Risks Remain, but Amarin Stock Is a Buy at Today’s Prices

Recent developments could mean plenty of upside left on the table

Is there more upside in the cards for Amarin (NASDAQ:AMRN) stock? Shares soared late last year on news of the company’s flagship Vascepa treatment receiving an expanded label. But after climbing from around the $15 price level to as high as $26.12/share, interest cooled.

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When I last wrote about Amarin stock in mid-January, shares traded just under $20/share. Since then, the stock has tread water with shares closing at $18.18 on Feb. 12.

One can argue that Vascepa’s potential is already priced into shares. But, with similar treatments from competitors facing headwinds, Amarin stock could move higher as analysts anticipate even greater potential sales. On the other hand, nothing’s for certain in the biotech game.

Things could turn on a dime, pushing Amarin shares back down to prior levels. Yet upside may outweigh risks for Amarin stock. Let’s dive in and find out why.

Amarin Stock Could Move Higher as Competitors Flounder

In my last Amarin stock article, I discussed how Vascepa’s upside potential could be thwarted by competition. AstraZeneca’s (NYSE:AZN) Epanova and Acasti Pharma’s (NASDAQ:ACST) CaPre face headwinds. Both yielded disappointing Phase 3 results. AstraZeneca is now throwing in the towel on Epanova. Acasti is investigating why, as InvestorPlace’s Josh Enomoto reported, CaPre was no more effective than a placebo.

With these competitors floundering, things look brighter for Vascepa. In other words, there’s good reason why Amarin stock could head higher. Yet in the past month, shares haven’t budged due to the news. Some investors remain skeptical of Vascepa’s prospects. What’s driving this negative sentiment? Competitive risk from generics.

Two major generic drug-makers, Dr. Reddy’s (NYSE:RDY) and Hikma (OTCMKTS:HKMPF) have generics in their pipeline similar to Vascepa. As I wrote in my prior Amarin stock analysis, both generic makers challenged Vascepa’s patent. The uncertainty of this litigation is largely what’s keeping Amarin shares from heading higher.

Jeffries’ Michael Yee is confident in Amarin’s chances of winning the case. Proceedings in the case have ended, with a written ruling due by March 31. The analyst believes, based on the evidence presented, the court will rule in Amarin’s favor. Yee gives shares a “buy” rating with a $30 price target.

With these new developments, it seems Vascepa has a clearer shot of becoming a blockbuster drug. However, buying Amarin stock today is no slam-dunk. Multi-billion dollar sales figures are years away. Based on Amarin’s guidance, the company should generate between $650 million-$700 million in revenue this year. That’s a big jump from 2019’s $425 million in sales. But a far cry from Stifel’s estimated $3 billion in peak annual sales.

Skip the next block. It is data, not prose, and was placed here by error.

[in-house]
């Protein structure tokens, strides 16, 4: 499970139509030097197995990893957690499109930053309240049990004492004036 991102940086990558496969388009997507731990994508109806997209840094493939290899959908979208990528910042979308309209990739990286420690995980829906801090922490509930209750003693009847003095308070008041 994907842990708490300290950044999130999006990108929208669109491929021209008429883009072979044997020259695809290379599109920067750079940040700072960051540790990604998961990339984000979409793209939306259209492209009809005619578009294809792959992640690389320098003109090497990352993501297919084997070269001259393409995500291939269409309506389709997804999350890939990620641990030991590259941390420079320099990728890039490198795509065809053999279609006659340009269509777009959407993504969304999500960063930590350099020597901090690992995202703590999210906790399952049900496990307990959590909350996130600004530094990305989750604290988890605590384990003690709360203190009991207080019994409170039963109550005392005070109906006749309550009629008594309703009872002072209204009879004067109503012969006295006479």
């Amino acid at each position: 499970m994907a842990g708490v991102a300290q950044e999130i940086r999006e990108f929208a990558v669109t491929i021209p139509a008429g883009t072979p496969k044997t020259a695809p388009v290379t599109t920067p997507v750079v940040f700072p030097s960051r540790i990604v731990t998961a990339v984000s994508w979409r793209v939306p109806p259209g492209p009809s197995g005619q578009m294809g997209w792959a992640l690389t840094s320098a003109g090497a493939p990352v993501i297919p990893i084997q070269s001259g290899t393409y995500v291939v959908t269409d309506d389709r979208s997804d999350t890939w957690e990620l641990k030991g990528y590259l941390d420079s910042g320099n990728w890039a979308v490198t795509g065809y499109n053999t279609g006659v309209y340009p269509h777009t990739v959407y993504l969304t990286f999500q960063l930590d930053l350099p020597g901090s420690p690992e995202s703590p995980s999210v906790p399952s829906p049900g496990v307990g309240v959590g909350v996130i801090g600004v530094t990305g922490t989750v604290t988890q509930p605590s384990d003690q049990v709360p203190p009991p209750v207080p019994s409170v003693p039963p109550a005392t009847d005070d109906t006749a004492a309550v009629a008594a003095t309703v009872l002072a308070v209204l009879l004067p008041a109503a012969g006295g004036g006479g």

What’s Amarin Worth to An Acquirer?

Annual sales have a long way to go before hitting the estimated peaks. That’s not to say Amarin stock isn’t worth more than its current trading price. Despite selling for around 9.4 times estimated 2020 sales, I reiterate Amarin remains a takeover target.

Amarin stock is no stranger to takeover talk. Major pharma names find it easier to “buy” new drugs instead of spending billions more on R&D. So far, Amarin has decided to “go it alone.” But, I don’t see Amarin’s board saying no if the price is right.

So, what’s a fair takeover price for Amarin? Let’s assume Vascepa does hit $3 billion in peak sales. Major pharma names like GlaxoSmithKline (NYSE:GSK) and Novartis (NYSE:NVS) have gross margins between 68% and 71%. That implies peak gross profits for Vascepa of around $2 billion.

With fixed overhead costs, a major pharma name could add much of this gross profit to the EBITDA line. GSK and NVS have EBITDA margins around 30%, implying fixed costs around 35%-40% of sales. Let’s estimate Vascepa’s overhead costs are just 30% of sales. That means estimated EBITDA of around $1.14 billion.

GSK stock has an EBITDA multiple of 10.3. Novartis has an EBITDA multiple of 15.4. Other names, like Sanofi (NASDAQ:SNY) and Pfizer (NYSE:PFE) have EBITDA multiples around 12. Let’s say an acquirer paid $30/share for Amarin stock. Subtracting around $600 million in net cash, that means around a $10.2 billion purchase price for Amarin. In other words, an EBITDA multiple of around nine.

Even at a 65% premium to the current Amarin stock price, the company could be an accretive acquisition. Keep in mind this is all back-of-the-envelope. It remains to be seen whether Vascepa lives up to expectations.

Bottom Line: Upside Potential Remains, Risks

Recent developments could mean more upside for Amarin stock. But keep risks in mind. Amarin next releases quarterly results later this month. If earnings and/or guidance falls short of expectations, shares could move to prior price levels (or lower).

Also, the courts could rule against Amarin’s favor in the patent suit. Yet, with material upside potential, Amarin stock could be worth the risk.

Thomas Niel, contributor to InvestorPlace, has been writing single-stock analysis for web-based publications since 2016. As of this writing, Thomas Niel did not hold a position in any of the aforementioned securities.